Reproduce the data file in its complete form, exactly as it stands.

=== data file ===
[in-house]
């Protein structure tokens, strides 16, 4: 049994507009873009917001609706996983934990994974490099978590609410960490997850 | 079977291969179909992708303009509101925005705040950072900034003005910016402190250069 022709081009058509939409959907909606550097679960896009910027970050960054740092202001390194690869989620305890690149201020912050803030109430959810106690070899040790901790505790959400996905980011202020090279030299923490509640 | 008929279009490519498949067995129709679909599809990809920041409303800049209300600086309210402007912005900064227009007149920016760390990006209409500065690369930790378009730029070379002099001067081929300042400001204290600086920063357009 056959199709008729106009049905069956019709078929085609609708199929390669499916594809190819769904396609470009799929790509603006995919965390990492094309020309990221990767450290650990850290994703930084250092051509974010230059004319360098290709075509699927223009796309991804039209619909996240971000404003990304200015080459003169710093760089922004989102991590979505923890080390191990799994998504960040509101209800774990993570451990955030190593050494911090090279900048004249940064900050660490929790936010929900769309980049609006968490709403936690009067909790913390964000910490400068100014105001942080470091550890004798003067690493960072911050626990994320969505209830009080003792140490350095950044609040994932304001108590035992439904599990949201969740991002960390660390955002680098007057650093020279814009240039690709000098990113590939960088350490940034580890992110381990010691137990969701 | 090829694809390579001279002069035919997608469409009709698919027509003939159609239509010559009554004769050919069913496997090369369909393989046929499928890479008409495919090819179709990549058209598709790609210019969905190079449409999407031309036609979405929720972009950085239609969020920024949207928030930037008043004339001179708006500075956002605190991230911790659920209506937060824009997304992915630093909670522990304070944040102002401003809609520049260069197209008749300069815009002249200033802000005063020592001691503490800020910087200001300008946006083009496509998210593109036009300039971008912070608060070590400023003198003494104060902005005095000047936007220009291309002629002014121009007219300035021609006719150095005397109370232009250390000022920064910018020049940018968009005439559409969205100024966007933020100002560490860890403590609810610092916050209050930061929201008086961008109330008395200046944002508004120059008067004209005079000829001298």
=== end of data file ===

[in-house]
């Protein structure tokens, strides 16, 4: 049994507009873009917001609706996983934990994974490099978590609410960490997850 | 079977291969179909992708303009509101925005705040950072900034003005910016402190250069 022709081009058509939409959907909606550097679960896009910027970050960054740092202001390194690869989620305890690149201020912050803030109430959810106690070899040790901790505790959400996905980011202020090279030299923490509640 | 008929279009490519498949067995129709679909599809990809920041409303800049209300600086309210402007912005900064227009007149920016760390990006209409500065690369930790378009730029070379002099001067081929300042400001204290600086920063357009 056959199709008729106009049905069956019709078929085609609708199929390669499916594809190819769904396609470009799929790509603006995919965390990492094309020309990221990767450290650990850290994703930084250092051509974010230059004319360098290709075509699927223009796309991804039209619909996240971000404003990304200015080459003169710093760089922004989102991590979505923890080390191990799994998504960040509101209800774990993570451990955030190593050494911090090279900048004249940064900050660490929790936010929900769309980049609006968490709403936690009067909790913390964000910490400068100014105001942080470091550890004798003067690493960072911050626990994320969505209830009080003792140490350095950044609040994932304001108590035992439904599990949201969740991002960390660390955002680098007057650093020279814009240039690709000098990113590939960088350490940034580890992110381990010691137990969701 | 090829694809390579001279002069035919997608469409009709698919027509003939159609239509010559009554004769050919069913496997090369369909393989046929499928890479008409495919090819179709990549058209598709790609210019969905190079449409999407031309036609979405929720972009950085239609969020920024949207928030930037008043004339001179708006500075956002605190991230911790659920209506937060824009997304992915630093909670522990304070944040102002401003809609520049260069197209008749300069815009002249200033802000005063020592001691503490800020910087200001300008946006083009496509998210593109036009300039971008912070608060070590400023003198003494104060902005005095000047936007220009291309002629002014121009007219300035021609006719150095005397109370232009250390000022920064910018020049940018968009005439559409969205100024966007933020100002560490860890403590609810610092916050209050930061929201008086961008109330008395200046944002508004120059008067004209005079000829001298």